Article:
Make us your home page
Instagram

Today’s top headlines delivered to you daily.

(View our Privacy Policy)

Senate bills would expand gambling while adding new regulations

TALLAHASSEE — The Florida Senate on Monday unveiled proposals that would bring casino resorts to Miami-Dade and Broward counties and expand gambling statewide with one new wrinkle: The gaming industry would be subject to new regulations.

In addition to the casino resorts, slot machines would be allowed around the state, dog tracks could race fewer dogs, greyhound injuries would be reported — and all of this could happen without voter approval.

The Senate proposals, contained in three separate bills, are the product of nearly a year of study and more than $400,000 in taxpayer money spent to review the economic and revenue impact of bringing casino resorts to Florida.

But the ideas face steep resistance from House leaders, incoming Senate leader Andy Gardiner, R-Orlando, and even the governor, who may not want the issue on his plate in an election year.

"I thought this would be a very good starting line to have the discussion," Sen. Garrett Richter, R-Naples, chairman of the Senate Gaming Committee, told the Times/Herald. "I think the bill is composed of statutes and regulations that have the best interests of Florida in mind."

Richter said the sweeping rewrite is an attempt to "reform the current patchwork of laws into an orderly structure."

He said it is a preliminary plan that will be vetted for weeks when the Legislature begins its two-month session next week.

In addition to licensing two destination casino resorts, the bills also allow for slot machines at dog tracks in Palm Beach and Lee counties and at a rodeo track in Gadsden County.

The measures allow for a reduction in the number of dog races conducted at the state's 13 greyhound tracks and require that track owners and trainers report dog injuries for the first time since the state legalized dog racing 80 years ago.

All of the changes would take effect this year under the plan, but the plan also proposes a constitutional amendment to require voter approval for any additional gambling expansion.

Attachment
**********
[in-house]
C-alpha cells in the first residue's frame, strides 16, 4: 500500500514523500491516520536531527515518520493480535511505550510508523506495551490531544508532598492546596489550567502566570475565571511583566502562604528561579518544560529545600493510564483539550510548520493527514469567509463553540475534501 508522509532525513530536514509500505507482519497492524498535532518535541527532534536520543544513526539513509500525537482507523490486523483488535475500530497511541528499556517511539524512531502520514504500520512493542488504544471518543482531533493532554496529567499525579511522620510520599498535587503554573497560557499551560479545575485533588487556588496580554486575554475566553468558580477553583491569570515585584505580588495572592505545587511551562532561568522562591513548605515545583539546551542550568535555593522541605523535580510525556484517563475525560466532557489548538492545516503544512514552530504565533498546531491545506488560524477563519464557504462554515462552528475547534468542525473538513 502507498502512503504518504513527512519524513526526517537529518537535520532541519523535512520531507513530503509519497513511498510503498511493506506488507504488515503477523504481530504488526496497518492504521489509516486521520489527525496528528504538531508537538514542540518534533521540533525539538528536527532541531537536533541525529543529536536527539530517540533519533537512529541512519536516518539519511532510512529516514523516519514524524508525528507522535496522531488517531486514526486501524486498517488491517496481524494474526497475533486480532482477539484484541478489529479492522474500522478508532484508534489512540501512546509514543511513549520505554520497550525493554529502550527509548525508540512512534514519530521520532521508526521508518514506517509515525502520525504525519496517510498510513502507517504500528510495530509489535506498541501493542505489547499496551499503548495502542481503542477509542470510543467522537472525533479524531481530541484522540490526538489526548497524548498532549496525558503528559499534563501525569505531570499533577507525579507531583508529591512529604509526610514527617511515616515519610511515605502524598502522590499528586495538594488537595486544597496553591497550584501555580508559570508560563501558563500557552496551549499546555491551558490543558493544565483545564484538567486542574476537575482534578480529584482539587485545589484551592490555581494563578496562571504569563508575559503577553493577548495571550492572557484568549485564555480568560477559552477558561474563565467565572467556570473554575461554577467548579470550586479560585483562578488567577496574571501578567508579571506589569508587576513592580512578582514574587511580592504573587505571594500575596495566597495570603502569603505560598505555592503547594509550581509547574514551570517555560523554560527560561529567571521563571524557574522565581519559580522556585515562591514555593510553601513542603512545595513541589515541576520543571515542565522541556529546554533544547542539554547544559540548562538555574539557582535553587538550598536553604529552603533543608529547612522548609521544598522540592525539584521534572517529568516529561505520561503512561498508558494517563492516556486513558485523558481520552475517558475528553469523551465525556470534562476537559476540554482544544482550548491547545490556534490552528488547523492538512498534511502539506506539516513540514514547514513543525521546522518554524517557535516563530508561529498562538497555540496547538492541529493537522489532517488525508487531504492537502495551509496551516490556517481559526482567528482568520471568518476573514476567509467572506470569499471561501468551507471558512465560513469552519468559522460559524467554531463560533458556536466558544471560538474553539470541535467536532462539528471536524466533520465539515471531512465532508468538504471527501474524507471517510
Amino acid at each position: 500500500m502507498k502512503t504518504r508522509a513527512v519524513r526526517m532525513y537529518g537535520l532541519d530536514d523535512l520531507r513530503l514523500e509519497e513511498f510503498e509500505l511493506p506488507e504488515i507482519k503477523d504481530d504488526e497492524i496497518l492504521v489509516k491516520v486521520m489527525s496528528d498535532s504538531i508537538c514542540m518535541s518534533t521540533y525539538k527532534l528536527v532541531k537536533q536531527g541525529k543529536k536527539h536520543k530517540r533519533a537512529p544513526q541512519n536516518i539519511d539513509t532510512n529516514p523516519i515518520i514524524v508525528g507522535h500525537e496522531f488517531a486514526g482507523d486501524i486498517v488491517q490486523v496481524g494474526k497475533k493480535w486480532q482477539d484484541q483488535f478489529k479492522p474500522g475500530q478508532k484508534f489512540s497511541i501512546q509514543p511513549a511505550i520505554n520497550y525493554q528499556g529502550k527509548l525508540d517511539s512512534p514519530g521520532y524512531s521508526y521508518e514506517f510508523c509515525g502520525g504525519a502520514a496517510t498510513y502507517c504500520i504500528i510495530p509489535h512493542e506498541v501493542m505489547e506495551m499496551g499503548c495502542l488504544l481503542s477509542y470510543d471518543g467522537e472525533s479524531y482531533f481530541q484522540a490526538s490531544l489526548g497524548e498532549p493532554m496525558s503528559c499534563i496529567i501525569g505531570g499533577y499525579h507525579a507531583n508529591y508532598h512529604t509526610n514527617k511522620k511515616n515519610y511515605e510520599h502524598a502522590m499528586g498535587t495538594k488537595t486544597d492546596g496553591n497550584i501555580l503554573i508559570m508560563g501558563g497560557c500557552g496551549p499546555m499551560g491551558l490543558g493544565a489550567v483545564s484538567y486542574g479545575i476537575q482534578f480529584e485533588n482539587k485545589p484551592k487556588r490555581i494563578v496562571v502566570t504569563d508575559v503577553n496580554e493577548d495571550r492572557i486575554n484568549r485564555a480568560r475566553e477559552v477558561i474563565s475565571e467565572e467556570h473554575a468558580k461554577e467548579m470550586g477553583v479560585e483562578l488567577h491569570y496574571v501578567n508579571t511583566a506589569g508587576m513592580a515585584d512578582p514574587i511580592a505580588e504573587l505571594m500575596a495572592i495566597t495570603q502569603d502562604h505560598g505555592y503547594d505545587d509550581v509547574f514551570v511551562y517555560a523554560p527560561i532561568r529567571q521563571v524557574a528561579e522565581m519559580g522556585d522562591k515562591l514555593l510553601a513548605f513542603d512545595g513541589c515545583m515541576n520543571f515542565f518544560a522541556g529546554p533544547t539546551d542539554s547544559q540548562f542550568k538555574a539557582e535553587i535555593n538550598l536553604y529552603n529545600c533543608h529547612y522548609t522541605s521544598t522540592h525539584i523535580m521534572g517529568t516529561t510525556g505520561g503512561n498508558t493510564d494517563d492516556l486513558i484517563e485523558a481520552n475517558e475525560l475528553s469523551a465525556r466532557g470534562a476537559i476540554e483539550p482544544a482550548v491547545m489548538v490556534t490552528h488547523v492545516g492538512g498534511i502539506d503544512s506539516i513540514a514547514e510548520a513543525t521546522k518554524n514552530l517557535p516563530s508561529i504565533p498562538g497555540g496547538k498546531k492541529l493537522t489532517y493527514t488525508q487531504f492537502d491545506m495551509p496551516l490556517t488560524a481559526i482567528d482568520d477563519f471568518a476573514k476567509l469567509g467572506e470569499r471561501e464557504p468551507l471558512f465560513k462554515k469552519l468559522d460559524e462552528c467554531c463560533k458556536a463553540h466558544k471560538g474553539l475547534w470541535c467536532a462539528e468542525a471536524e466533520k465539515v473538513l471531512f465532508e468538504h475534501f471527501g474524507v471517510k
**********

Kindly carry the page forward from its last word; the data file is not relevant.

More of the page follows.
Voters in counties and cities that would host the destination resorts in Miami-Dade and Broward also would have to give their consent.

"It's Christmas in February for out-of-state gambling interests, and their entire wish list can be found in these bills," said John Sowinski, president of No Casinos, an Orlando-based gaming opposition group. "This legislation reeks of gambling interest influence. I have yet to find any major provision that isn't there at the request of somebody in the gambling industry."

Complicating the proposals is the fact that an expansion of gambling in Florida could nullify the state's $230-million-a-year gaming compact with the Seminole Tribe, the owner of the Hard Rock Casinos in Tampa and Hollywood and five other casinos in Florida.

House Speaker Will Weatherford, R-Wesley Chapel, said he will not accept any gambling expansion unless the governor signs off on it and negotiates a new compact.

But while the governor's staff has met with members of the tribe, it has not met with attorney Barry Richard, who would lead negotiations for the tribe.

Senate bills would expand gambling while adding new regulations 02/24/14 [Last modified: Monday, February 24, 2014 10:41pm]
Photo reprints | Article reprints

© 2017 Tampa Bay Times

    

Join the discussion: Click to view comments, add yours

Loading...
  1. Rays make Hechavarria trade official

    Blogs

    Here is the release from the team ...

     

  2. Jones: Will Tampa Bay hit a Hall of Fame dry spell now?

    Lightning Strikes

    Marty St. Louis may lack the Hall of Fame stats, but two scoring titles, an MVP award and clutch goals should count for a lot. (Dirk Shadd, Times)
  3. SeaWorld shares drop Monday to 2017 low after disclosure of federal subpoena

    Tourism

    The Orlando parent company of SeaWorld and Busch Gardens theme parks saw its stock drop 3.5 percent Monday to $15.10, its lowest price of this year.

    Killer whales perform at Shamu Stadium at SeaWorld in Orlando in 2011, before public pressure was placed on the theme park company to curtail its orca shows.SeaWorld has since announced an end to the traditional killer whale entertainment  at its theme parks. [AP Photo/Phelan M. Ebenhack]
  4. Update: Scientology cancels planned mock FBI raid on downtown building

    Special Topics

    CLEARWATER — The Church of Scientology planned to film a mock FBI raid on a downtown building Monday afternoon, but the actors and cameras never showed up to the location disclosed to the city.

    According to Clearwater Police, the Church of Scientology plans to hold a mock FBI raid at 3 p.m. Monday at this vacant building at 305 N Fort Harrison Ave. Police announced the raid in advance to alert the public. They said they did not know the reason for the event. [Google Earch image]
  5. Support for gay marriage surges, even among groups once wary

    Human Interest

    NEW YORK — In the two years since same-sex marriage was legalized nationwide, support for it has surged even among groups that recently were broadly opposed, according to a new national survey.

    People gather in Washington's Lafayette Park to see the White House lit up in rainbow colors on June 26, 2015, the day the Supreme Court ruled that same-sex marriage legal. In the two years since same-sex marriage was legalized nationwide, support for it has surged even among groups that recently were broadly opposed, according to a new national survey released on Monday, June 26, 2017. [Associated Press]